Finally the OLPC foundation makes a solid deal with a country. Uruguay just bought 100,000 machines and is expected to buy 300,000 more in the next two year. Eventually every kid from Uruguay will have his or her laptop. I hope this is only the first purchase of XO laptops, since it was taking too long for the orders to begin. I hope that also the price keeps falling and eventually will be affordable for poorer countries. However, what I am expecting eagerly is to see the effect exerted on the children and teenagers who have massive access to XO laptops and can get connected and network between themselves and with the world. In my education video games played a very important role, even the silly video games we had in my days, I learned English because I wanted to solve puzzles and play RPGs, these games made me think hard and be the builder and main character in a story rather than looking passively at it.
Computers came much later and gave me tools that have been invaluable later, even if I cannot code in the way I wish, and now with e-books, if a child likes to read he won't have to re read several times the same books, as I had to, since there will be a huge variety of books, much more that s/he could ever read.
I am so damn happy today for the clusters of new possibilities open now for these children, and I think that thanks to effort like this one the Internet will be a much more fascinating and complex place in ten years.
Tuesday, October 30, 2007
Saturday, October 27, 2007
A great loss for Biology:
It would be a great time to re read his wonderful book. For the love of enzymes.
May his legacy be honored by us.
Posted by: Guido Núñez-Mujica en 1:13 AM
Monday, October 22, 2007
MIT Technology review has a very interesting piece about a new kind of drugs that could help with muscle degenerating conditions and also could trigger the growth of additional muscle mass in normal individuals. The drugs act upon certain proteins that regulate the growth of muscle mass, concretely myostatin that blocks such growth and follistatin, which enhances it, both of them belong to the Transforming Growth Factor beta superfamily of proteins.
Knocking out myostatin and overexpressing follistatin causes mice to grow muscles four times bigger than wild type mice. It was known that myostatin played a significant role in the growth of muscular tissue, and that mutations of it have arisen naturally in several breeds of animals such as cows, sheep and dogs. Mimicking the myostatin receptor and thus preventing the binding of myostatin to its real target in mice causes an increase of 60% in muscle mas in a month. Trials are expected to begin in early 2008.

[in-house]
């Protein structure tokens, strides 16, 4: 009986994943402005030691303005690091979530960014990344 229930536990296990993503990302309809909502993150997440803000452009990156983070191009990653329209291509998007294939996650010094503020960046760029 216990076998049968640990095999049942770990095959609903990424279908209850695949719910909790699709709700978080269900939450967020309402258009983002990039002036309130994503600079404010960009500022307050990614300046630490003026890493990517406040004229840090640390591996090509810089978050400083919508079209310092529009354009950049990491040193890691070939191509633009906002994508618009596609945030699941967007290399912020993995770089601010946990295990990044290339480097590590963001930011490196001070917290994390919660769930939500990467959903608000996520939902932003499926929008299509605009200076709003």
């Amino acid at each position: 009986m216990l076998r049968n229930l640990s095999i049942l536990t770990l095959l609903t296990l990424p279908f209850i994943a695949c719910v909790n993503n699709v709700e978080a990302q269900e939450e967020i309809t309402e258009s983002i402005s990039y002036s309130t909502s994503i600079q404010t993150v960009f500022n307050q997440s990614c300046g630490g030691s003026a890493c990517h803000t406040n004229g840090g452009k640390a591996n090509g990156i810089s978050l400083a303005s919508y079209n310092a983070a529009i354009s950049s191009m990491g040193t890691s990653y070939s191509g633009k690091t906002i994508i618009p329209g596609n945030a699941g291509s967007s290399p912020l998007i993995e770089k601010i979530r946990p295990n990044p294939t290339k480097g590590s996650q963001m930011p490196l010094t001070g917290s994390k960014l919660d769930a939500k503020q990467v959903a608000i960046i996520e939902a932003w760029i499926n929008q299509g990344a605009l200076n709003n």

Here is a picture that compares a wild type mice and a myostatin lacking, follistatin overexpressing mouse:
The possibilities open by this are incredible, not only for the sick people, but also for the astronauts, in order to avoid loss of muscle due to microgravity and for people who just want to increase their muscles without years of effort. Since it seems that the muscular increase due to this drugs is likely to have much less secondary effects than steroids, I do not see any reason to not to allow these drugs in athletic competitions, given the fact that these competitions are separated from traditional ones, where non-enhanced athletes must remain and where all enhancing shall be severely punished, but, for the Enhanced Leagues, everything that is not health threatening must be allowed. It is time for those who are not blessed for the genetic lottery to use the technology to become competition athletes if they wish so. I do not know why somebody who achieves a record thanks to a striking mutation that his/her opponents lack, and lots of effort is morally superior to somebody who "cheats" and use pharmacological help and lots of effort to to achieve exactly the same effect in performance given by this hypothetical mutation.
Tuesday, October 16, 2007
This brings new and incredible perspectives, from setting finally a Global Epidemiology Network, scanning in real time samples from thousands of places in situ and at a much lower cost to the creation of new markets for DNA testing for inherited conditions and infectious diseases in poor countries. Low profit, billions of potential clients. I am sure that it is bound to happen in a short period of time. And a lot of collateral business opportunities will bloom, once the devices are working.
A pocket-sized device that runs on two AA batteries and copies DNA as accurately as expensive lab equipment has been developed by researchers in the US.